At April 22 2009 I started this WP blog. Before I used to blog at web-log and in the mean time I also wrote down my recipes at blogspot. The recipe blog still exist but I don’t have the password anymore… And of course there was also my “a bug a day” picture blog for my 365days project in 2012 (which “failed” after 184 days and still has to be merged with blog.spiderwebz).
After starting my blog in English, I switched back to Dutch by 2011 and then back to English again after buying my first typewriter in November 2012. I have written 220 blog posts which received 442 comments (thank you typosphere!). This blog only had two different themes, but they both had the same color scheme. Guess I like green. ;-)
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Now after watching a few stats on other blogs recently, I started to wonder. How many of these visits are indeed persons instead of spammers and crawlers? Since I cannot use their blogs and stats, I used my own.
The first thing I needed for my little research, was to KEEP ALL THE SPAM COMMENTS!
On Friday the 18th, I caught 239 of them. According to StatPress, I had 21 visitors that day, with 35 pageviews. Onestat kinda agrees, with 17 unique visitors. Saturday the 18th was very similar; 247 spam comments, 20 visitors according to StatPress, 11 unique ones according to Onestat. Sunday the 19th was the same thing all over again; 271 spam comments, 21 visitors according to StatPress, 10 unique ones according to Onestat.
When I look at the visitors list in Onestat, I mostly see people entering my blog through the typosphere blog roll, other typosphere blogs and search engines. Plausible! But, when I look at StatPress and want to see the same visitors list, I see this:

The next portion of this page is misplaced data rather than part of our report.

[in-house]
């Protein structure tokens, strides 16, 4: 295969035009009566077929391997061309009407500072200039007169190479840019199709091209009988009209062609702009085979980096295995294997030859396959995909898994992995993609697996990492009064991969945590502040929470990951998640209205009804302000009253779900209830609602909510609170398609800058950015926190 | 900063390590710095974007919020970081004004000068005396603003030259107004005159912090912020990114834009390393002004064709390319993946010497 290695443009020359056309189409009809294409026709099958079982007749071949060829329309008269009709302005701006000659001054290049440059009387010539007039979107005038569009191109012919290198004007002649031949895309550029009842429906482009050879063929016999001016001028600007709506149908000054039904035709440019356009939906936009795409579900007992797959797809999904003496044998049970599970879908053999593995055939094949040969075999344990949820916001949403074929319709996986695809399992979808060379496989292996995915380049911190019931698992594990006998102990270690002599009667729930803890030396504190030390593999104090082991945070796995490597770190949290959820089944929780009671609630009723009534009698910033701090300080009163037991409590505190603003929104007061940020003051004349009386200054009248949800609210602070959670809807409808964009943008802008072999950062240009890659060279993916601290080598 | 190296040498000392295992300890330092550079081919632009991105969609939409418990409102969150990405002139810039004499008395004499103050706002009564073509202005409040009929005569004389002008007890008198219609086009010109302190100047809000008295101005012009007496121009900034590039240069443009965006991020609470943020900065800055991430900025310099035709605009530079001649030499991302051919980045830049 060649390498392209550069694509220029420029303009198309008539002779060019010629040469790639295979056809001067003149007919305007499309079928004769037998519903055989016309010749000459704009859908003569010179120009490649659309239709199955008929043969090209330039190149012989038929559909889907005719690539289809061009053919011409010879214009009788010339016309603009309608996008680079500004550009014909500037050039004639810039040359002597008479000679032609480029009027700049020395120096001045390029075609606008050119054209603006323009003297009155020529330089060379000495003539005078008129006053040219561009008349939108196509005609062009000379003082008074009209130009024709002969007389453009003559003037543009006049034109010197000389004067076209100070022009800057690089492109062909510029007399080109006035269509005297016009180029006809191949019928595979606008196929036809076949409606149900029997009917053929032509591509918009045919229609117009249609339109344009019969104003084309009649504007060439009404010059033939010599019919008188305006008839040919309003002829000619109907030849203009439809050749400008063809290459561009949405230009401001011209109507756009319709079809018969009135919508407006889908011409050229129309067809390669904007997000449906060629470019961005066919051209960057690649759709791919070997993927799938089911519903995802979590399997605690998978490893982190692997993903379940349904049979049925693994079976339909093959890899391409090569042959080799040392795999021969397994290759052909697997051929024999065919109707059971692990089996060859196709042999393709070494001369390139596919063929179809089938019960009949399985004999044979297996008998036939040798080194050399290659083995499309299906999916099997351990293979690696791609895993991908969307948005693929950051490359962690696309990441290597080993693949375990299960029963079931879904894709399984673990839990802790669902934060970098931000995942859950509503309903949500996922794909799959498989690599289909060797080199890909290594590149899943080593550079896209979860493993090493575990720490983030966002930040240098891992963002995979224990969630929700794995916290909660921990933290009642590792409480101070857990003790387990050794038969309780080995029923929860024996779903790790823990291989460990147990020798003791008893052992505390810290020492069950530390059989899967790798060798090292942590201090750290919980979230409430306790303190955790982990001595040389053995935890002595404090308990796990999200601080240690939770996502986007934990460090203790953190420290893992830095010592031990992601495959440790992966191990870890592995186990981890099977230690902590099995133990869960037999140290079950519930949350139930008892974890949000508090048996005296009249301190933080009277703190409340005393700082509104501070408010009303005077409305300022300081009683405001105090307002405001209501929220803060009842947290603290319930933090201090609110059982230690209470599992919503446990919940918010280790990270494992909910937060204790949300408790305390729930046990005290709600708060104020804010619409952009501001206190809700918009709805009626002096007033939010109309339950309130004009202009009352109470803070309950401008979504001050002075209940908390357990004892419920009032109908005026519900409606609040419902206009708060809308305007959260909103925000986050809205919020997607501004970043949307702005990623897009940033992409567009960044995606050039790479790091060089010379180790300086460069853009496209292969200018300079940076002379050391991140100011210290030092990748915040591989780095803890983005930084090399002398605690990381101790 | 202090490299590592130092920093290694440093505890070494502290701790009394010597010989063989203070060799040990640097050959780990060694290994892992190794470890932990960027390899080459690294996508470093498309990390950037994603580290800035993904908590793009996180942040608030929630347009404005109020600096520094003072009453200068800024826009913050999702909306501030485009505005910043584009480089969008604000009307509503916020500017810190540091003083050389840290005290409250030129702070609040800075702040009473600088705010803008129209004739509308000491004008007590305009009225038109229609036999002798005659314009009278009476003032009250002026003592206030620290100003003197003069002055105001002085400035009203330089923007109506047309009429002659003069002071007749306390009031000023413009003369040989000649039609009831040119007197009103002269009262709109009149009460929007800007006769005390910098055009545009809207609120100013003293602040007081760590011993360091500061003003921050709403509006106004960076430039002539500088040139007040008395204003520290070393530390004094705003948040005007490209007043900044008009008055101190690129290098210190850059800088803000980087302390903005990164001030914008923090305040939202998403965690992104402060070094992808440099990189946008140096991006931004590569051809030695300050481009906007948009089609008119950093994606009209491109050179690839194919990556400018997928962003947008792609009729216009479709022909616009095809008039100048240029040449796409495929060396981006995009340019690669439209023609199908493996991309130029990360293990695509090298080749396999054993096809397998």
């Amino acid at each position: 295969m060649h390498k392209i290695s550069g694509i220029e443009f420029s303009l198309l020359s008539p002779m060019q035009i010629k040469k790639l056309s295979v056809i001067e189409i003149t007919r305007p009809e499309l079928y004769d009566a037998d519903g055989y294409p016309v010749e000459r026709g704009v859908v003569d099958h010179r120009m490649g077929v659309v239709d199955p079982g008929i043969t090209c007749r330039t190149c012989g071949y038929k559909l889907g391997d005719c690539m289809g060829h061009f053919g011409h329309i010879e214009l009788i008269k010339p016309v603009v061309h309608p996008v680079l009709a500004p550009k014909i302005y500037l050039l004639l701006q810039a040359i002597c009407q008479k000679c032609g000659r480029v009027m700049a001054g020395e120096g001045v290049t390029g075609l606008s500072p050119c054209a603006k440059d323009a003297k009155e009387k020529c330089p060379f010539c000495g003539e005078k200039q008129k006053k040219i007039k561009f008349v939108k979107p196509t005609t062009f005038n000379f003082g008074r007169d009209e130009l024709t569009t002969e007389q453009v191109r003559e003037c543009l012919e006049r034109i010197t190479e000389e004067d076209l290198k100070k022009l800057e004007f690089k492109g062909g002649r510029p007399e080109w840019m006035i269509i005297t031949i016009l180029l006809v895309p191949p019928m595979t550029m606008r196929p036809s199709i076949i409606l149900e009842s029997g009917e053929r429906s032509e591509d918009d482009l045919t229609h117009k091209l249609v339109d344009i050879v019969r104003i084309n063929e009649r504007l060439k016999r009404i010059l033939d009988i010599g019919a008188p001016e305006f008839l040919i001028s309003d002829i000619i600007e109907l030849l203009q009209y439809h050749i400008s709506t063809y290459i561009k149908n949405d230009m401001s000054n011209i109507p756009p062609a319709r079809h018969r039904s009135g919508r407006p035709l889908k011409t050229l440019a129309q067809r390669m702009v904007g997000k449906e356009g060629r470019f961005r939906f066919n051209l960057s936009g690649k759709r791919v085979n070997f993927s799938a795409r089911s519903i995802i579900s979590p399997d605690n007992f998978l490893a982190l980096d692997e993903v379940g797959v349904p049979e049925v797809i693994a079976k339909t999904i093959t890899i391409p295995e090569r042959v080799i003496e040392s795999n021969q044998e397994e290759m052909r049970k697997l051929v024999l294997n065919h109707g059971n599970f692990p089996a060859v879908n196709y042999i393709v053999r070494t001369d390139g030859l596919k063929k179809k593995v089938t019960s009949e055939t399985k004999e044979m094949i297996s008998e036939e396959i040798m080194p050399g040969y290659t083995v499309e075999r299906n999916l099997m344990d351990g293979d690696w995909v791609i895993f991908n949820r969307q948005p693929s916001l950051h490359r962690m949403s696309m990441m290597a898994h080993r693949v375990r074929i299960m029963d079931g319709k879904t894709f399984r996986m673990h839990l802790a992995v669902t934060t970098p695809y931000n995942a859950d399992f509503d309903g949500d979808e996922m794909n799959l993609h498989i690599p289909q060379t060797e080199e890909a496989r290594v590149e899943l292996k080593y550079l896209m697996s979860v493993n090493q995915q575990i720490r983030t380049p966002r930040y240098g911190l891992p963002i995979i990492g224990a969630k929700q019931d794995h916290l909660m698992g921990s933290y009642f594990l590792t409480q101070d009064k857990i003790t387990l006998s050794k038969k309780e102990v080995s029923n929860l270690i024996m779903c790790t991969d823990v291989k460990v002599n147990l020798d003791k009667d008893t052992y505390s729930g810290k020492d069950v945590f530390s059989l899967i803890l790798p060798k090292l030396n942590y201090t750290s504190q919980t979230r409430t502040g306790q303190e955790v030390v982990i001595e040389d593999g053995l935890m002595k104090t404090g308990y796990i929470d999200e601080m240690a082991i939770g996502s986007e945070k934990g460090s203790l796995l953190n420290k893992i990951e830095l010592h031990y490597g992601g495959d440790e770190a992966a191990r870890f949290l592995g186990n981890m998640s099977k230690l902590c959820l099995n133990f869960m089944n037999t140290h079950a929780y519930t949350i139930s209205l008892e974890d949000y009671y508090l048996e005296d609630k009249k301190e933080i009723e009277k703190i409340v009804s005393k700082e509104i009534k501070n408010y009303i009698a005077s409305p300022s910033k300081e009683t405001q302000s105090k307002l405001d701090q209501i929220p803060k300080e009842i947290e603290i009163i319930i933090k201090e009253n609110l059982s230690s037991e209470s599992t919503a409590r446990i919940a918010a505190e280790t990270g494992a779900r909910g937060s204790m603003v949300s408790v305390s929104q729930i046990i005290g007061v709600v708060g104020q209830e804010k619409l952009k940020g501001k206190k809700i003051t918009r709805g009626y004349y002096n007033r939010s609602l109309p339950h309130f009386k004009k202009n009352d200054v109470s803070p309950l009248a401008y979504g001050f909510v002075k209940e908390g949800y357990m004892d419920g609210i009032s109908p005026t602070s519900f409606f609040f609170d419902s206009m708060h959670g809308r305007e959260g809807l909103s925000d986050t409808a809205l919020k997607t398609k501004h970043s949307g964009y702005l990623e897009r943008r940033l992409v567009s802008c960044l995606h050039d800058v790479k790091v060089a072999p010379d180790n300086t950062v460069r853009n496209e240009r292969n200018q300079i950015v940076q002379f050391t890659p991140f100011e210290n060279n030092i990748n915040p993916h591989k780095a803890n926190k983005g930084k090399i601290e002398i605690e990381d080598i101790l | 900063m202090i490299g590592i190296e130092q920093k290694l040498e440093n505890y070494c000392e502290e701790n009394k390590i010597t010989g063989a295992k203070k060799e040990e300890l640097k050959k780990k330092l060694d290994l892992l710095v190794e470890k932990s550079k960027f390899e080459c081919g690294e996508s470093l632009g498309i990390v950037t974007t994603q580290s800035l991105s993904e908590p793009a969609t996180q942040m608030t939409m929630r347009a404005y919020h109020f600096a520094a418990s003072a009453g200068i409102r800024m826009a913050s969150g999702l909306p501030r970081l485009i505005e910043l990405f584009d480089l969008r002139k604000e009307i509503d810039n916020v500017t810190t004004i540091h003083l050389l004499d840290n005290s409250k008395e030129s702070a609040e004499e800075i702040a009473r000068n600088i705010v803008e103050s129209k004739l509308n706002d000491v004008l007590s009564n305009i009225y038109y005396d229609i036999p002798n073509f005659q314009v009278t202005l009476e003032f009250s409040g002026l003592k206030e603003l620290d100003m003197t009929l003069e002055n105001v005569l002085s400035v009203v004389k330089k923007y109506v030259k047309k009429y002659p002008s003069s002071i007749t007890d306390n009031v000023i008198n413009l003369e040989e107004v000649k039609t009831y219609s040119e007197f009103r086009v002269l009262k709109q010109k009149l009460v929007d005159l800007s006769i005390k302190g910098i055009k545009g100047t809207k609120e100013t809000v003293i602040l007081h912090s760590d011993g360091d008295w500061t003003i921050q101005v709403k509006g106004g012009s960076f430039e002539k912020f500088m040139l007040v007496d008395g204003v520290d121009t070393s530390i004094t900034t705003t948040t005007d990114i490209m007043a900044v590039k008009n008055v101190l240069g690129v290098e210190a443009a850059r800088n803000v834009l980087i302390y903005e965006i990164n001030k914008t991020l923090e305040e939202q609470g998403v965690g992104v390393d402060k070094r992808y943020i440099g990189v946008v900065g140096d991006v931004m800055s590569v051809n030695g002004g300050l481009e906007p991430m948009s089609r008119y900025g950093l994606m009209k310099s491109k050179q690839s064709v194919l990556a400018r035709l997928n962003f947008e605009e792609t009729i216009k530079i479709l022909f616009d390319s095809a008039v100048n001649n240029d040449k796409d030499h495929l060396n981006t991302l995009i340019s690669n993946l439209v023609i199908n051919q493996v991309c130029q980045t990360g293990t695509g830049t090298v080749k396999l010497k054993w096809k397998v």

Not once, but from numerous IP addresses and in different styles and shapes. That’s not a very human thing to do…. When I follow a couple of these form algorithm’s I enter my blog on the many pages that receive a lot of spam comments. Coincidence? I don’t think so! Looking at another graphic about unique visitors en pageviews, StatPress shows me the following numbers:
That’s a whole different number, about the same days! So where do they come from? When I look at my “Top IP – Page views” stats, four immediately jump out. After requesting the report on the first IP, it turns out this specific address is indeed a web crawler and identifies itself as jobdigger spider. It enters my blog searching for robots.txt and crawls all my Dutch posts. A very nice thing to do of this company, is explain on their own website what they do, why they are crawling and how to get rid of it. I’m a little impressed! But the next one doesn’t of course. And neither do all the others.
What’s so difficult about getting rid of the spambots is that they use several different IP’s every day. So blocking the IP isn’t sufficient. Some of you are using Captcha, but I rather delete every spam comment myself than to scare off a visitor. I like to keep things open and easy for visitors that aren’t spambots and crawlers. I do run Akismet. It catches the spam comments and puts them in my spam folder. It’s hardly ever wrong!
So what about that robots.txt file the jobdigging website was talking about? As a website owner, you can use the /robots.txt file to give instructions about your website to web robots; it’s called The Robots Exclusion Protocol. When a robot wants to visit a website URL it seeks for URL/robots.txt.
Sounds lovely right? But, there are two important considerations when using /robots.txt. First it’s a publicly available file which anyone can read. And more importantly in this case, robots can ignore your /robots.txt. Especially malware robots that scan the web for security vulnerabilities, and email address harvesters used by spammers will pay no attention. So this either won’t help to fight spambots. Guess I’m going back to ban the recurring IP addresses!
The point I was trying to make writing this blog post? Well, yes, we get a lot of traffic. But they are not all human. The majority exists out of spammers and crawlers. And you cannot get rid of them…